My most compelling intuition is that the effective freedom to achieve a state I could want, even if I don't actually want it, makes me better off so that even if I don't actually want something I'm still worse off for not being able to get it. Others find this completely counterintuitive.
In the spirit of experimental philosophy, I'd like to know if there's any data on the pervasiveness of this intuition. Or, if not, whether there's any convenient way of getting data–like a list of willing subjects who would be amenable to a Survey Monkey query.
I would also be interested in the demographics of who shares this intuition. My guess is that having or not having this intuition depends on the extent to which one is, or believes oneself to be, constrained and so would track differences in social and economic privilege. My conjecture is that if you have few options, in making decisions you <i>first</i> identify what's feasible, surveying the relatively narrow range of realistic options and the boundary that marks them off from the vast range of merely logical possibilities that aren't feasible for you. So you're always aware of constraint and perceive it as a burden even when your actual desires aren't frustrated.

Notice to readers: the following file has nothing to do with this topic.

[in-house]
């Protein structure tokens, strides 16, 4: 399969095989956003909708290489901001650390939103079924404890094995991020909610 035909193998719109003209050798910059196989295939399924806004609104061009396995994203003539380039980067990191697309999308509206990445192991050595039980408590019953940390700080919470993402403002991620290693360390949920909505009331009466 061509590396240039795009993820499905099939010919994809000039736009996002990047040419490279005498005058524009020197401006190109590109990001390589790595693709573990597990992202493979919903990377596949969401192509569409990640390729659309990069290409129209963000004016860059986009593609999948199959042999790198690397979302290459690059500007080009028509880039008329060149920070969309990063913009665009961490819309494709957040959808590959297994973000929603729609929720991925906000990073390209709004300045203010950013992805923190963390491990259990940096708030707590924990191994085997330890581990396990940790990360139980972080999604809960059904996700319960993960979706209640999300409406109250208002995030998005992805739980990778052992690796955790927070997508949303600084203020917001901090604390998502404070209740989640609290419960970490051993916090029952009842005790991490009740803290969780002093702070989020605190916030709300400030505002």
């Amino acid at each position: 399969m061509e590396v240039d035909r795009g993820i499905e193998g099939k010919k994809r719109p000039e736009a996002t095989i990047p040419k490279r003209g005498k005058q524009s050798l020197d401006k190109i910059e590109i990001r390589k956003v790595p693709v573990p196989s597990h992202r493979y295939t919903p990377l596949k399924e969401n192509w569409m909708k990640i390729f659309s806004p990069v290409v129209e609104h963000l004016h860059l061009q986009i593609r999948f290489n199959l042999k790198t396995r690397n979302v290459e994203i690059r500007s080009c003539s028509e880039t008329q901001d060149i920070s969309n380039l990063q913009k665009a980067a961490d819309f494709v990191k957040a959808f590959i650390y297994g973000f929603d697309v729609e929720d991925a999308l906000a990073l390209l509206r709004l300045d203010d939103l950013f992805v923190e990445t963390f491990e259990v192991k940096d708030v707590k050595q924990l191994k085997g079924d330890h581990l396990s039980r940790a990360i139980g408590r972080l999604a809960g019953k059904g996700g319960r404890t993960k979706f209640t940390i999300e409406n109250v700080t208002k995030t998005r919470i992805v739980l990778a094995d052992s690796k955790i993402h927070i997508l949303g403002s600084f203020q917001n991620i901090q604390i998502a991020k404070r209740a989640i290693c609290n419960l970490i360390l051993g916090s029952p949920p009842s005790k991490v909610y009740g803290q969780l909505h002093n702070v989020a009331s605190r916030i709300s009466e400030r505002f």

By contrast, if you're relatively privileged (judging from my student advisees at least) you don't typically begin the decision-making process by determining what's feasible. You only recognize the constraints after you've formed a desire and that desire has been frustrated. So you're only aware of constraints when they block the satisfaction of actual desires.
This seems like a reasonable armchair explanation, but I'd be interested in whether there's any empirical data.